“With the exception of some high-flying migrant species, nature doesn't commute to work.” - Janine Benyus, Biomimicry

Aquinas College

Recycling and Composting


Photo Courtesy of the Energy Information Administration

Recycling plays an integral role in a sustainable society. We simply cannot continue the extraction of virgin materials for the manufacture of products at the present rate, especially considering the incredibly short lifespan of most consumer goods. This current system is truly cradle to grave, as goods are sent to landfills shortly after they are purchased. Even current recycling efforts, despite coming from the best intentions, do not truly maintain closed loop product lifecycles; it is essentially a detour before ultimately arriving at their final resting place.

Products today just aren't made to be recycled, so when they are forced into a lifecyle they were not designed for, the end result is usually a lower quality product than originally intended. A more appropriate term for this process is really downcycling. Surprising to most is the fact that the downcycling of plastics and metals often emit toxic chemicals into our air and water, and recycled paper requires heavy application of chemicals. It is not to say that current recycling efforts are invaluable. They certainly allow products to enter into secondary or even tertiary product lifecycles. However, the true goal of sustainability is to design products for upcycling, where the inherent value is maintained or even improved.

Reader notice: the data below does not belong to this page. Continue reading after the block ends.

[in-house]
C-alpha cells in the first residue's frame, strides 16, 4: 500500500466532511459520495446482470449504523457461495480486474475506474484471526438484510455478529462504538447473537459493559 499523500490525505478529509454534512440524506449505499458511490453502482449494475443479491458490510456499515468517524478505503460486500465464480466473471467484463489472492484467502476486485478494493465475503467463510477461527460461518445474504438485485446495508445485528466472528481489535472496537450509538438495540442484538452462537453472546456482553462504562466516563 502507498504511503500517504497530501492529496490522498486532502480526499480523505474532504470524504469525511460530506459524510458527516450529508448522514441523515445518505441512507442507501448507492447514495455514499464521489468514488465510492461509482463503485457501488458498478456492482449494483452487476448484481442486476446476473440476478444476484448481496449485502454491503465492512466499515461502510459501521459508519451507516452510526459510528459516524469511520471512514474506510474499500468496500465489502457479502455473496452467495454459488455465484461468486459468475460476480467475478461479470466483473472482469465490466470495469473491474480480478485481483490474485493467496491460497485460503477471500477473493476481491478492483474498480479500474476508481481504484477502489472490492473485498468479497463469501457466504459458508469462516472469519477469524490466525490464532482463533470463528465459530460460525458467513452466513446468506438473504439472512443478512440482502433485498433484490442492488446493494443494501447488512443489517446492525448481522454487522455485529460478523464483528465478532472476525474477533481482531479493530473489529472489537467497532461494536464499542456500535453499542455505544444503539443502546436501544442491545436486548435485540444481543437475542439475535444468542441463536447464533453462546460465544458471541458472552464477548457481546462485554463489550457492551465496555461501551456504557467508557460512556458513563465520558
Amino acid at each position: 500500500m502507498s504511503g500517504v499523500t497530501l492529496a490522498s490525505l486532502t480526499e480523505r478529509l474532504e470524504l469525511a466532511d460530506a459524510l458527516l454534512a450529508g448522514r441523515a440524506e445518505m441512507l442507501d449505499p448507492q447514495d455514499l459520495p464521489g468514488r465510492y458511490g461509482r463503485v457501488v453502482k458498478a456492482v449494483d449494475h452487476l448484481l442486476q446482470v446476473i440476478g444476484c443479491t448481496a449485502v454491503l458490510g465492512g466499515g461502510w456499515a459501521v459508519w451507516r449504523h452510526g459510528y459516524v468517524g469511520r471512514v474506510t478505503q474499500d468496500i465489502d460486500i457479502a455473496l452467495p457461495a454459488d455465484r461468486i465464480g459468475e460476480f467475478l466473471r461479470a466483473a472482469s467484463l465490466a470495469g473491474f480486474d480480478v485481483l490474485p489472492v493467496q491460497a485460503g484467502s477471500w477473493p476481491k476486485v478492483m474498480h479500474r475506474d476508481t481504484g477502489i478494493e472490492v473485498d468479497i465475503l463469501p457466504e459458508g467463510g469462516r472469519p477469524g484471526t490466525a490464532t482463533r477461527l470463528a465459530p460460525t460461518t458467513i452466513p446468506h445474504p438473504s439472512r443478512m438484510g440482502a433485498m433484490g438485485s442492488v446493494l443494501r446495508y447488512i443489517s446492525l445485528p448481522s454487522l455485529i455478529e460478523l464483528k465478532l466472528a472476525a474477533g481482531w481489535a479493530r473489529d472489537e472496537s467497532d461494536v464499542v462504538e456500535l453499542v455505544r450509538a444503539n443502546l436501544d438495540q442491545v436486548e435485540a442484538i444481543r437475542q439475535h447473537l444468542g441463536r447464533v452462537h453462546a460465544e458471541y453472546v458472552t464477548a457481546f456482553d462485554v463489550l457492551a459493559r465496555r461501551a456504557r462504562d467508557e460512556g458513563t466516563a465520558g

Although this design scheme does not exist in the mainstream yet, it needs to be our goal. There is a finite amount of the resources we use everyday, and throwing them all into a landfill will not be a viable option forever. In the meantime, we as consumers and business professionals should be doing our part by recognizing our responsibility to do more with less!


Funded by the Steelcase Foundation of Grand Rapids, Michigan
Header photo by Carol Y. Swinehart, courtesy of Michigan Sea Grant Extension
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